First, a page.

5. Reply
    Kool Person
    July 23, 2011 at 2:28 am

    Do not use the gender card and expect to be treated as a “favorite” or princess. When I go to drills and BCT, I will go in as a Soldier, NOT a woman!! Besides, men are becoming much more assustomed to working with women in the military. it is way beyound the “stay in the kitchen!” era of our history. Best of luck and God Bless.

  6. Reply
    July 23, 2011 at 3:16 am

    I am a former officer who did BCT/AIT while in ROTC. Basic training has no doubt changed a lot since I went but basically expect a complete departure from what you are used to. You will be in close quarters with people from all walks of life, for billeting and hygiene purposes, you will probably be physically challenged, and be subject to a completely different authority than you are probably used to. Yes, some of your peers will have degrees but they will not be the majority, as some will be barely able to write their own names. Likewise, some will be natural leaders and you’d be hard pressed to entrust your life to others.

    The time of year to go is dependent on where you go (there are several Army posts that conduct basic), although most are located in the South.

    If you make it through OCS you will be eligible for nearly all the branches the Army officers. Although not familiar with OCS specifically, realize that as an officer candidate you may not get what you want. As a cadet, I only wanted a combat arms branch (infantry, armor, artillery, etc) but I got branch detailed (I started out combat arms and had to transfer after 4 years) to Adjutant General, what the civilian workforce calls human resources now. It would have been my absolute last choice.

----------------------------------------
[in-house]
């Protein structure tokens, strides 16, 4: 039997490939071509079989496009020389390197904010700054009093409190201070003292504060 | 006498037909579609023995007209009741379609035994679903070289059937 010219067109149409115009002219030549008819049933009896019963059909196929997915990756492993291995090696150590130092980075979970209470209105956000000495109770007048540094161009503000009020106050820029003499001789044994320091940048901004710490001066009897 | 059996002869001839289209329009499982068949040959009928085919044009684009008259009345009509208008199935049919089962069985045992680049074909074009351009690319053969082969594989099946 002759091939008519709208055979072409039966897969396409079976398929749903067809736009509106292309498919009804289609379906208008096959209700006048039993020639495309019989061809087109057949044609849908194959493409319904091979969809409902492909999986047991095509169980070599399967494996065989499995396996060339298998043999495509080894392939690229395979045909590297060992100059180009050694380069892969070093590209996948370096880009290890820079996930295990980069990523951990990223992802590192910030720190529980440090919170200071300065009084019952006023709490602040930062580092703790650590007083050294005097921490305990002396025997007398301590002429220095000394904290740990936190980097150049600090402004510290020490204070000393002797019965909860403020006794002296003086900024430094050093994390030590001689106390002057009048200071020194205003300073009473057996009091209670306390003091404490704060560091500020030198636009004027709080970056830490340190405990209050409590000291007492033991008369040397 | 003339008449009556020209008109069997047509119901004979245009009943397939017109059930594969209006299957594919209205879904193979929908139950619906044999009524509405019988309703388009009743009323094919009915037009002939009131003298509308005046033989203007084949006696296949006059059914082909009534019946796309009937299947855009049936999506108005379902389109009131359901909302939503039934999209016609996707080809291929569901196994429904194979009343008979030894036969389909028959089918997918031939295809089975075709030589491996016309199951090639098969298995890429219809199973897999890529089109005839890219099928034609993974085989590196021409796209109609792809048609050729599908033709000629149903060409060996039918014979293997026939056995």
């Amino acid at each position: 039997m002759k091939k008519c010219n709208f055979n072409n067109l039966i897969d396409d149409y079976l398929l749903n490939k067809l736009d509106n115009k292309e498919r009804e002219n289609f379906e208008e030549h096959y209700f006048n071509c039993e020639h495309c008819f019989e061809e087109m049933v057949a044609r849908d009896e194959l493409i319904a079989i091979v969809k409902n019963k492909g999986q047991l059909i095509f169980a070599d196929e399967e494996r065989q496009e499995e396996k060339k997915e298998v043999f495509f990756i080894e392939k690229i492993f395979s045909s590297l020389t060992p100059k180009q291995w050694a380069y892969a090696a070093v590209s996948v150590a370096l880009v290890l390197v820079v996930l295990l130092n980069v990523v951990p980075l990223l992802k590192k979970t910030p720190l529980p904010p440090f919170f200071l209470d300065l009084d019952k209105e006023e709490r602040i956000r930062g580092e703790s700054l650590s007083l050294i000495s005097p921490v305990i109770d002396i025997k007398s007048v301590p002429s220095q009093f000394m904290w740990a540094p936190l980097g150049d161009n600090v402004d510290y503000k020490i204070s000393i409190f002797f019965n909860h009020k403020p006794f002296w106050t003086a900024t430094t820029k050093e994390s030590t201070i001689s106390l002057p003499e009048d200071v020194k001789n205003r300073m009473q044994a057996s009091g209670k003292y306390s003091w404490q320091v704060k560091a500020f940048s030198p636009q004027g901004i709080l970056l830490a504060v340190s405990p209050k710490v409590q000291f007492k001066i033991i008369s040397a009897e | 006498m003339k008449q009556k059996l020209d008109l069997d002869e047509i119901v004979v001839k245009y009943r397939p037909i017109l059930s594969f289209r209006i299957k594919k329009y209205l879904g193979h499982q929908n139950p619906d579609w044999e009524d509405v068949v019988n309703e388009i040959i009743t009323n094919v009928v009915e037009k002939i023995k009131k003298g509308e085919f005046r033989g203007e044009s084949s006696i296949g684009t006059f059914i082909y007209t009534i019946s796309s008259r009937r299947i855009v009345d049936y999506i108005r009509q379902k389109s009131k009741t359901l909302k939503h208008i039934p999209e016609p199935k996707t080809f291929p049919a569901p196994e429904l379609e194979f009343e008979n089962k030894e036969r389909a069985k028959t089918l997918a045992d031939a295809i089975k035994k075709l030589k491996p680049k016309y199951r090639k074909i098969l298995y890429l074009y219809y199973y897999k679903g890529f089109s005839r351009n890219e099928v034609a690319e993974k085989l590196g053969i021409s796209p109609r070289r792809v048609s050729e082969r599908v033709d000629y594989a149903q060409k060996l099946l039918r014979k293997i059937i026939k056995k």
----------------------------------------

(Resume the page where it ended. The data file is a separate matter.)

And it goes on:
Still I did it for another 11 years, in two different components (Regular Army and Active Guard/Reserve), the last doing the latter of your job titles you inquired about, more or less. The assignments you could get are as varied as any other branch in the Army. As an AG (or the equivalent of a FI officer) lieutenant, you may end up as a postal platoon leader or you may be assigned to a major headquarters.

    Once commissioned, your education will not matter for deployment purposes, only the needs of the army and your qualifications (for example, I was a volunteer to deploy to Iraq as a major and never go the call, and many of my peers at the headquarters I worked at did not deploy, or only did so after several years). The likelihood is high you will deployed to a wartime theater but there’s no guarantee either way.

    Don’t completely believe some of the other comments on here about being a woman in the Army. The fact is you are definitely not treated like everyone else (everyone else being men). Will will probably be the minority in most groups (although AG is about 50/50 men and women). You cannot branch or enlist certain combat arms career fields.

    Also, you are held to different (arguably, lower) standards including physical fitness, height/weight requirements, dress/appearance, and even promotion consideration. And that is by law and regulation. Unwritten rules suggest women tend to enjoy mostly a beneficial double standard when it comes to discipline and job performance. Although the military isn’t keen on having this pointed out, your female peers are well aware that they can use the sex/gender card to their benefit and do so from time to time. On a side note, to those who deny the presence of a “protected class” should not the hesitancy of the supervisors of the Fort Hood shooter to remove him given that he was a Muslim.

    You’ve shown initiative just by asking before you enlist so keep that attitude. Good luck to you and I’d be happy to answer any questions regarding my former branch.

  7. Reply
    July 23, 2011 at 3:23 am

    The drill sergeants are mean.